Black Swans

Taleb (2005) suggests that hindsight bias and availability bias bear primary responsibility for our failure to guard against what Taleb calls Black Swans. Black Swans are an especially difficult version of the problem of the fat tails: sometimes most of the variance in a process comes from exceptionally rare, exceptionally huge events. Consider a financial instrument that earns $10 with 98% probability, but loses $1000 with 2% probability; it's a poor net risk, but it looks like a steady winner. Taleb (2001) gives the example of a trader whose strategy worked for six years without a single bad quarter, yielding close to $80 million - then lost $300 million in a single catastrophe.

Another example is that of Long-Term Capital Management, a hedge fund whose founders included two winners of the Nobel Prize in Economics. During the Asian currency crisis and Russian bond default of 1998, the markets behaved in a literally unprecedented fashion, assigned a negligible probability by LTCM's historical model. As a result, LTCM began to lose $100 million per day, day after day. On a single day in 1998, LTCM lost more than $500 million. (Taleb 2005.)

The founders of LTCM later called the market conditions of 1998 a "ten-sigma event". But obviously it was not that improbable. Mistakenly believing that the past was predictable, people conclude that the future is predictable. As Fischhoff (1982) puts it:

When we attempt to understand past events, we implicitly test the hypotheses or rules we use both to interpret and to anticipate the world around us. If, in hindsight, we systematically underestimate the surprises that the past held and holds for us, we are subjecting those hypotheses to inordinately weak tests and, presumably, finding little reason to change them.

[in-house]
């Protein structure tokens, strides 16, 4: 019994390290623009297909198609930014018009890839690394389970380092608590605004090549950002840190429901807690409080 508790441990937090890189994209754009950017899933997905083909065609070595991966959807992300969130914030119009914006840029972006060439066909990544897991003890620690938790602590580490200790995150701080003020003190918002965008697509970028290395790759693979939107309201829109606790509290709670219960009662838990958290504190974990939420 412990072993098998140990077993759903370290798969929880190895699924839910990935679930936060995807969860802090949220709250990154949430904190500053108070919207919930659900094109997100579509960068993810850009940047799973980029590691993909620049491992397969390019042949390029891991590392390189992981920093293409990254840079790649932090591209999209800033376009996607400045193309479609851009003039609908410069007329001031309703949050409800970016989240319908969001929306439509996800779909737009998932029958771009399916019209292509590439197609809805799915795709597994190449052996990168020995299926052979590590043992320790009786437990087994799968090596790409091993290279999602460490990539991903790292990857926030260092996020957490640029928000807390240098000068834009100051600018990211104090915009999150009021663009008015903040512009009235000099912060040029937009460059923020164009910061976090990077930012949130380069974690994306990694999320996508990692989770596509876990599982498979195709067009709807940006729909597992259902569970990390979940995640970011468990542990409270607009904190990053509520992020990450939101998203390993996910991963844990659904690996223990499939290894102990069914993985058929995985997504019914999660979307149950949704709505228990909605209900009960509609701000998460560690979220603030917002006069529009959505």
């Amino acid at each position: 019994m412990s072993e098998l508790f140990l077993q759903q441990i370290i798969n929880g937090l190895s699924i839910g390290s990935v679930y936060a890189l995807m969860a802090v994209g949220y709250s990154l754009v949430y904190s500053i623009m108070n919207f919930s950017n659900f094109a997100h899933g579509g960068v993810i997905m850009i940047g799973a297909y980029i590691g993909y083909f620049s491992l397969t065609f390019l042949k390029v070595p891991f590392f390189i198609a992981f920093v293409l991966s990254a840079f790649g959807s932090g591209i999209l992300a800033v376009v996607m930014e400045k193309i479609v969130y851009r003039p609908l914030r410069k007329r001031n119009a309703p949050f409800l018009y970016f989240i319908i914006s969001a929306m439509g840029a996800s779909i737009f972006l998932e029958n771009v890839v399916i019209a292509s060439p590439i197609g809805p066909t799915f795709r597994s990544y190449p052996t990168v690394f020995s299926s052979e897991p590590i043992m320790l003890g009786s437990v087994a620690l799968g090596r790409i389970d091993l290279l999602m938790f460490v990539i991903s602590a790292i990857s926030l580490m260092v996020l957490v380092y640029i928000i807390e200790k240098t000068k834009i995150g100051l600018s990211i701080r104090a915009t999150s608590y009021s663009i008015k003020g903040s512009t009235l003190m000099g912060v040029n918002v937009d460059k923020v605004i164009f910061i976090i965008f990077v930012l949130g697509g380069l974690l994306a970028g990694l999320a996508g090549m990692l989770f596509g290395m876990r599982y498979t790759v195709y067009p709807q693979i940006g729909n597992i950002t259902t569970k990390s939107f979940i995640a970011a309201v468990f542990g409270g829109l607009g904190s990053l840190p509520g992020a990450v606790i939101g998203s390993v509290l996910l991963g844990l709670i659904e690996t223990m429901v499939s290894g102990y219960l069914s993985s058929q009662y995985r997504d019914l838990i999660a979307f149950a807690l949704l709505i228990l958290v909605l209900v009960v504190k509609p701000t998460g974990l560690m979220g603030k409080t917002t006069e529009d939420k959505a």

The lesson of history is that swan happens. People are surprised by catastrophes lying outside their anticipation, beyond their historical probability distributions. Then why are we so taken aback when Black Swans occur? Why did LTCM borrow leverage of $125 billion against $4.72 billion of equity, almost ensuring that any Black Swan would destroy them? Because of hindsight bias, we learn overly specific lessons. After September 11th, the U.S. Federal Aviation Administration prohibited box-cutters on airplanes. The hindsight bias rendered the event too predictable in retrospect, permitting the angry victims to find it the result of 'negligence' - such as intelligence agencies' failure to distinguish warnings of Al Qaeda activity amid a thousand other warnings. We learned not to allow hijacked planes to overfly our cities. We did not learn the lesson: "Black Swans occur; do what you can to prepare for the unanticipated."

Taleb (2005) writes:

It is difficult to motivate people in the prevention of Black Swans... Prevention is not easily perceived, measured, or rewarded; it is generally a silent and thankless activity. Just consider that a costly measure is taken to stave off such an event. One can easily compute the costs while the results are hard to determine. How can one tell its effectiveness, whether the measure was successful or if it just coincided with no particular accident? ... Job performance assessments in these matters are not just tricky, but may be biased in favor of the observed "acts of heroism". History books do not account for heroic preventive measures.

Continue reading here: The conjunction fallacy

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